By Jan Bruce
No one has time -- for anything. Or so it seems. Me, you and everyone we know have played the busy card to get out of doing something that didn't seem worthwhile. That's because time isn't money. You can't earn more of it and with only a few waking hours every day to get so much done, it's easy to see why we get selfish about our schedules.
But I also know that a little bit of time can go a long way -- especially when you're helping someone else. That's why I was really excited to read about the five-minute favor, a term coined by Adam Rifkin, co-founder of PandaWhale, as a way of building up connections and good will not just with your friends and family, but in the workplace, too.
From the article published on The Huffington Post, "Time is the currency that no one can really buy more of," Rifkin says. "If you're paying with your time rather than paying with cash, it's more meaningful. Especially when you're busy."
Of course, you stand to benefit when you give. I wrote recently about how giving to people you know may boost feelings of happiness around giving. Imagine how different your day, or your life, would be, if you took five minutes out of every day to help someone else.
At meQ, we teach that there are four stress domains: Body, Mind, Surroundings and Connection. Normally when we feel stressed, we attempt to silence or soothe the symptoms of the body, or mind. But what we forget is that shoring up connections, good will, and positivity in our lives is what creates a strong foundation for coping with stress. It's what feeds your resilience. (Read more about the science of meQ.)
Try It: The Five-Minute Favor
It's about as simple as the name itself. The only rule is that it must be something you do to benefit another, with no direct personal gain/quid pro quo attached. Here are a few to try (and I'm sure you can think of many others).
Make a connection. This is one of my favorites because in a sliver of time you can create some amazing opportunities for people. (This is Rifkin's go-to favor.) Whom do you know who would benefit from meeting someone else? Whether it's a colleague looking for the insight that a former colleague of yours likely has, or someone new to her field who would be thrilled to connect with a more seasoned pro in that same field, whom you happen to know. Think of one intro you can make today that could open up a world of possibility.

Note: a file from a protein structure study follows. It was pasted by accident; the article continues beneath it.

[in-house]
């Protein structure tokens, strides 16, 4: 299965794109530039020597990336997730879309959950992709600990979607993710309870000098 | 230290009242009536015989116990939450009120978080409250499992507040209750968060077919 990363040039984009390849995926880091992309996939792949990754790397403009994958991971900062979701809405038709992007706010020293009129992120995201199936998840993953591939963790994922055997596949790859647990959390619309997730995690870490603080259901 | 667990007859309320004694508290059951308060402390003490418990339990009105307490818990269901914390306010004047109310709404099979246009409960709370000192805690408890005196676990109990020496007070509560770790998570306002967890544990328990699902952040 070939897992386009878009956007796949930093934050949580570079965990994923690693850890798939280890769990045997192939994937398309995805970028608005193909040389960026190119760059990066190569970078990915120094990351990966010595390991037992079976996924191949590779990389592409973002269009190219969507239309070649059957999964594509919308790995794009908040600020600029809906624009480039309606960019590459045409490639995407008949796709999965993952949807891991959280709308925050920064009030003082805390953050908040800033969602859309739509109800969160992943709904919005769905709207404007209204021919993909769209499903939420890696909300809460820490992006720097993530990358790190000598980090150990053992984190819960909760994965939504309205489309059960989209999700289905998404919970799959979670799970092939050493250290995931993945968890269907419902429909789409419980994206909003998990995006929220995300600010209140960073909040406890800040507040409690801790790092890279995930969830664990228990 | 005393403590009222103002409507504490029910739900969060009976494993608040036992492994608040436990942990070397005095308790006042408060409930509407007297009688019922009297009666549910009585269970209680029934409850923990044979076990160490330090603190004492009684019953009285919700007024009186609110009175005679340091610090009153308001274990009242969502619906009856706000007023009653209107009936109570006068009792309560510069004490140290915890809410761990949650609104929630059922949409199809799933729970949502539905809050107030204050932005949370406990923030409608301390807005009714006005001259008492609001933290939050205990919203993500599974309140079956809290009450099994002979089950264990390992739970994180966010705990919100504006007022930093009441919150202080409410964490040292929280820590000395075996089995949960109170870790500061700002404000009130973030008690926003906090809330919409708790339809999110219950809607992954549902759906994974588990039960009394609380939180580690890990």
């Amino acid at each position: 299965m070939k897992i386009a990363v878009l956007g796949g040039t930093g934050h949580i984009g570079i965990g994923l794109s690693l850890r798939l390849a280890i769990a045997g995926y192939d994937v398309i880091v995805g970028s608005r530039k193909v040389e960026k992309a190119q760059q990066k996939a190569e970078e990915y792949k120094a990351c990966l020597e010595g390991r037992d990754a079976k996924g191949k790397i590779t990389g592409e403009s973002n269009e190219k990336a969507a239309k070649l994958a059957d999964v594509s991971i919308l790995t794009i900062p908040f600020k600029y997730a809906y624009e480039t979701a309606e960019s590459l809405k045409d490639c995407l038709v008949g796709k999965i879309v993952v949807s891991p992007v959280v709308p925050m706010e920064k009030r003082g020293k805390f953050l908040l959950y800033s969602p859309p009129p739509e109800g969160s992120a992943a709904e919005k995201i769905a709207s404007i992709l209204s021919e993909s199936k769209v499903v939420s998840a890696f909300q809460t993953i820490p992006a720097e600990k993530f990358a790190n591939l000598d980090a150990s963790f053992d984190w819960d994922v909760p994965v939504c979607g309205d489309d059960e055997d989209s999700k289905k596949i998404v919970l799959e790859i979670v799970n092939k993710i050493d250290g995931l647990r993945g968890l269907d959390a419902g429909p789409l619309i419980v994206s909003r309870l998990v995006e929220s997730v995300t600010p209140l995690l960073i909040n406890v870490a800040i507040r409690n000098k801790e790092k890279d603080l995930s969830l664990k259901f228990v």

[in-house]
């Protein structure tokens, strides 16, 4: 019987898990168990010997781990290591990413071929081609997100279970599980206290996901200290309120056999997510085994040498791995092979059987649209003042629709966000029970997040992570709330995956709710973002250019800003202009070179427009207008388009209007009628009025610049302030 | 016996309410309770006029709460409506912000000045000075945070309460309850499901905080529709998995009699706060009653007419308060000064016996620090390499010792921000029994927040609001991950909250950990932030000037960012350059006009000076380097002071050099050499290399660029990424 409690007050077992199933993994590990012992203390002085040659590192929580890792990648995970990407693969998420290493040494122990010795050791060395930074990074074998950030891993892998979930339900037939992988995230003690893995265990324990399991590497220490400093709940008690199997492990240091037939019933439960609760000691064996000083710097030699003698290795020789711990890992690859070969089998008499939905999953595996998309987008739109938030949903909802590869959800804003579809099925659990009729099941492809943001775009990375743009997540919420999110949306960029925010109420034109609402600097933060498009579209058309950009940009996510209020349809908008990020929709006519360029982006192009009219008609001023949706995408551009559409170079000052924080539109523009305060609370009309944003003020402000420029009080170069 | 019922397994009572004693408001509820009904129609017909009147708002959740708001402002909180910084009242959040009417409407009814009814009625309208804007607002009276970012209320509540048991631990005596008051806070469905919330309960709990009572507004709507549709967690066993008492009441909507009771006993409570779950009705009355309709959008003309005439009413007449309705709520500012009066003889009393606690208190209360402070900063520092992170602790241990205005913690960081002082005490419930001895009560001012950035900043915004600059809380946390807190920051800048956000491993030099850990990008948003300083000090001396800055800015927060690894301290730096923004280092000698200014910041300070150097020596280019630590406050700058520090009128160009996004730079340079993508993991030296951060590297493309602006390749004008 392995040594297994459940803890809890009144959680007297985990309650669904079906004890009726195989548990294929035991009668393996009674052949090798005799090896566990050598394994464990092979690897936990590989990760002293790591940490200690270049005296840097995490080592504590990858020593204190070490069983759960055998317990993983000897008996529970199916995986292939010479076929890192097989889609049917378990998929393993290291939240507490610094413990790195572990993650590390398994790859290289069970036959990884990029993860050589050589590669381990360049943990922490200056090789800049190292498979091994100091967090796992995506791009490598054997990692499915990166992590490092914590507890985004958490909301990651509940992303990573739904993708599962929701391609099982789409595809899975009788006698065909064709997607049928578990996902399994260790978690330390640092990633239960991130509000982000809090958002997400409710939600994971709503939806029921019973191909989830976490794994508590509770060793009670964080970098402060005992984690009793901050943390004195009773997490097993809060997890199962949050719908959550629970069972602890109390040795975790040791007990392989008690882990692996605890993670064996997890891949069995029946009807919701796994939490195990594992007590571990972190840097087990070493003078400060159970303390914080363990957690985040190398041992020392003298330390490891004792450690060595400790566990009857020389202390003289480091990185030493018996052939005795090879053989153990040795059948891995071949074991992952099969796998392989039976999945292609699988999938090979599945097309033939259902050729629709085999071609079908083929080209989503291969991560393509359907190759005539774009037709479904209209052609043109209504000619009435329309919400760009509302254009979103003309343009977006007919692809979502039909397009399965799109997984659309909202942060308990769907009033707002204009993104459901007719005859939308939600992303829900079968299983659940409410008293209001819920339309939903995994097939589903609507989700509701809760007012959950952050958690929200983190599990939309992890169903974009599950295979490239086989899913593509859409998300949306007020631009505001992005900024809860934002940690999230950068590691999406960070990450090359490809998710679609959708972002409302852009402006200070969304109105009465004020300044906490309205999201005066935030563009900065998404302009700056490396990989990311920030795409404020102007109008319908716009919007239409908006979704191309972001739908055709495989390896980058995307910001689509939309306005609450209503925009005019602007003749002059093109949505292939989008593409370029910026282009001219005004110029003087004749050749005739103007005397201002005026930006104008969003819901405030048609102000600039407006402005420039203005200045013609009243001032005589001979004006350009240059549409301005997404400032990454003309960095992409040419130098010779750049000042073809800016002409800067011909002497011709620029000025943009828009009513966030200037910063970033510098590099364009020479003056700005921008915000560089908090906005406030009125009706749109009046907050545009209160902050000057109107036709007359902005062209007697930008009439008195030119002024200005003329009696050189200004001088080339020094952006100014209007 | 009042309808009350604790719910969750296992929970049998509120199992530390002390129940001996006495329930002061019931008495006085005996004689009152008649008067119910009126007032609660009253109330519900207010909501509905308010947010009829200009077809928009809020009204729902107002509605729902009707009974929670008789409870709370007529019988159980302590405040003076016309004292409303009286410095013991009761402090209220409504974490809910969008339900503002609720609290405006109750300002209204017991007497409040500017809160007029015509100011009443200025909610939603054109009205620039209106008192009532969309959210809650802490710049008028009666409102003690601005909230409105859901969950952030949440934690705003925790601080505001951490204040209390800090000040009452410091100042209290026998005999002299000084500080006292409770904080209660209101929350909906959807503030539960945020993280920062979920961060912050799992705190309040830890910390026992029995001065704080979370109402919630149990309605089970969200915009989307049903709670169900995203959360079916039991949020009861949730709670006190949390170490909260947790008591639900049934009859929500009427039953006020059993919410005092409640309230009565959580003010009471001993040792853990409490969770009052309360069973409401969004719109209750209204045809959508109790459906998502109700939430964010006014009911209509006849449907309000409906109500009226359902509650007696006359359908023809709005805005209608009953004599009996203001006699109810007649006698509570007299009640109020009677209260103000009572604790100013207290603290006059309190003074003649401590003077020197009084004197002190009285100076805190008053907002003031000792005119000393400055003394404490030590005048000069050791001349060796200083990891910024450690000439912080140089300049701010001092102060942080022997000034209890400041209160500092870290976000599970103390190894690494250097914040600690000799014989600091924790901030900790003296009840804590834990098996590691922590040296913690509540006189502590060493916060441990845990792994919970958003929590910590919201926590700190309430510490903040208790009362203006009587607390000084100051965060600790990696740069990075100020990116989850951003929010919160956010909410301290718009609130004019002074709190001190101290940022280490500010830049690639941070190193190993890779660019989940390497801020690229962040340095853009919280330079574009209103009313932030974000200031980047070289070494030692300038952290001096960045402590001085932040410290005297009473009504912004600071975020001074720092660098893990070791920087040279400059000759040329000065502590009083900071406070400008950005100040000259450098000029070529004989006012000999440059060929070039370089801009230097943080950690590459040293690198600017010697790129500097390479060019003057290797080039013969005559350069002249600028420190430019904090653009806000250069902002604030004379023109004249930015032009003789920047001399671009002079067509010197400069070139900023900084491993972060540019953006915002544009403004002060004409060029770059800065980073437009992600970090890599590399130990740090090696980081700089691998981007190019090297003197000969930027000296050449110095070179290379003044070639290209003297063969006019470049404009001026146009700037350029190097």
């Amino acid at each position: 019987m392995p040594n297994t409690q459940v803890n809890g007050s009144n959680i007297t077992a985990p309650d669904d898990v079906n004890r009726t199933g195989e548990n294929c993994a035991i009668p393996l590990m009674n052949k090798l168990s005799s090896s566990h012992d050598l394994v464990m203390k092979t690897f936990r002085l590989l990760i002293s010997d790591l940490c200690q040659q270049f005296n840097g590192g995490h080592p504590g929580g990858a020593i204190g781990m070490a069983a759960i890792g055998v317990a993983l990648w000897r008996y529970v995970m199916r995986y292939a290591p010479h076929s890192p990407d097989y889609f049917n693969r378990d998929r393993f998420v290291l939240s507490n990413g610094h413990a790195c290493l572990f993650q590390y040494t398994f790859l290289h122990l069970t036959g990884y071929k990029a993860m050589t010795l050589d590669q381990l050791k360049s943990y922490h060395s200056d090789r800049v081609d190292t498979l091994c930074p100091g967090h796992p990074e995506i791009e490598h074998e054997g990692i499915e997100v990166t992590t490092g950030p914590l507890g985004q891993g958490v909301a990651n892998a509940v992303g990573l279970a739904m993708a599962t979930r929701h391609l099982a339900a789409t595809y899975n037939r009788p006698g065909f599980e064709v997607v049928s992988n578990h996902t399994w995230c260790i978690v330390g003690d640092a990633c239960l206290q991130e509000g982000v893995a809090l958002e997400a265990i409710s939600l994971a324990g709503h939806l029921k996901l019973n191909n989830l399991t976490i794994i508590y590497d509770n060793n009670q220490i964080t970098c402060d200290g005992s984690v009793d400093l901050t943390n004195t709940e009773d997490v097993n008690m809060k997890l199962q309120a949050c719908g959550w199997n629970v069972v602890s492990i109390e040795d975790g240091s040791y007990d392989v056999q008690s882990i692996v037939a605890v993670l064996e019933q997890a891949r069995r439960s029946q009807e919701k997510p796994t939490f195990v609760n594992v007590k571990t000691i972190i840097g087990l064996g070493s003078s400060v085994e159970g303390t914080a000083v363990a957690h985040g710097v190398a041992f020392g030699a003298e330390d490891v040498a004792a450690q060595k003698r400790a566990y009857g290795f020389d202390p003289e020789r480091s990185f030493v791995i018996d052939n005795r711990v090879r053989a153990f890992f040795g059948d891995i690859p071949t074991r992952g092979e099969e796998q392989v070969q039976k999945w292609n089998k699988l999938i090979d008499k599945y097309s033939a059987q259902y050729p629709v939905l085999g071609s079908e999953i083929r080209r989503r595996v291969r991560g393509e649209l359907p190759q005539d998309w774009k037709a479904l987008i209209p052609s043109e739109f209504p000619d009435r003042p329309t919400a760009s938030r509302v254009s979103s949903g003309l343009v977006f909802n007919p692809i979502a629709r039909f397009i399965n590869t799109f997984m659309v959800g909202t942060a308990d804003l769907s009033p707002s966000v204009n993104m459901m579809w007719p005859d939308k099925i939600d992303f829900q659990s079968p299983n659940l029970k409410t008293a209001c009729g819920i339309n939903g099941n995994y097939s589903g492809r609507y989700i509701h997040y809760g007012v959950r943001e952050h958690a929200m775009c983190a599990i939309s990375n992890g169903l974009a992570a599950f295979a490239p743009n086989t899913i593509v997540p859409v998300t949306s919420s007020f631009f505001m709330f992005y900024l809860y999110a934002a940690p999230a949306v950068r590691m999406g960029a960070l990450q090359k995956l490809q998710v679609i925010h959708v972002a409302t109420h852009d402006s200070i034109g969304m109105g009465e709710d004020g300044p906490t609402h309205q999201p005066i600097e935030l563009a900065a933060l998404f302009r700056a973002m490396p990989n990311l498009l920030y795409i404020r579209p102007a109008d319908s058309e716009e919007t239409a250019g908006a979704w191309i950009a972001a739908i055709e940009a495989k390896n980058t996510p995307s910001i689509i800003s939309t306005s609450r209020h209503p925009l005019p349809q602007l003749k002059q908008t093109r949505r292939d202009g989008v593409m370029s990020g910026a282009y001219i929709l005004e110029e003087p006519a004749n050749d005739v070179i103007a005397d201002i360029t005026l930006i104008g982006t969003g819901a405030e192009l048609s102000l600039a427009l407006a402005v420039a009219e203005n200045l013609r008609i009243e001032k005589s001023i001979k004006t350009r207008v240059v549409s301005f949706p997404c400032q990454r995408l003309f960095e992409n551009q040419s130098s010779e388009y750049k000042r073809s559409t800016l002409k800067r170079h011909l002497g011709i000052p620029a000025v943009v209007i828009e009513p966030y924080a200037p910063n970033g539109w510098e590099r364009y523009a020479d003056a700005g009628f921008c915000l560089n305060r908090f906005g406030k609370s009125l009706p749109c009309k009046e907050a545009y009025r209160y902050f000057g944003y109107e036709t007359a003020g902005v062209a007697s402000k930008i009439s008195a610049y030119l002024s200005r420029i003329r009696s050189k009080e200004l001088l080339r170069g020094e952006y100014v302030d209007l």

Pitch in. See a coworker struggling under an impossible project? Offer to pick up a piece of it, whether it's some follow-up calls or follow through on logistics. Since it's not your project, you won't be buried alive -- and any little help you offer will likely be easy for you to do, and mean a lot to him. He won't ever forget it.
Go out of your way. It's easy to leave some tasks up to other people, because you're technically not getting paid to do it. But when you go to extra lengths to make sure that, say, the right resources get into the right hands, you're making someone's life a little easier and they know it.
Serve as a reference. It's not hard at all to back a colleague or former employee for a new job or opportunity, especially when you believe in them. If someone asks you, say yes, or even better, reach out to a friend or contact who's looking for work and offer to serve as a reference when the time comes.
Give some feedback. Maybe a former coworker could use an extra set of eyeballs on her resume, or a fellow entrepreneur would love some basic feedback on her new website. You don't have to spend a lot of time to give incisive, helpful advice. Spend just a few minutes and you'll give that person a wealth of information to work with, and possibly change the course of her business -- and her life.
Jan Bruce is CEO and co-founder of meQuilibrium, www.mequilibrium.com, the new digital coaching system for stress, which helps both individuals and corporations achieve measurable results in stress management and wellness.
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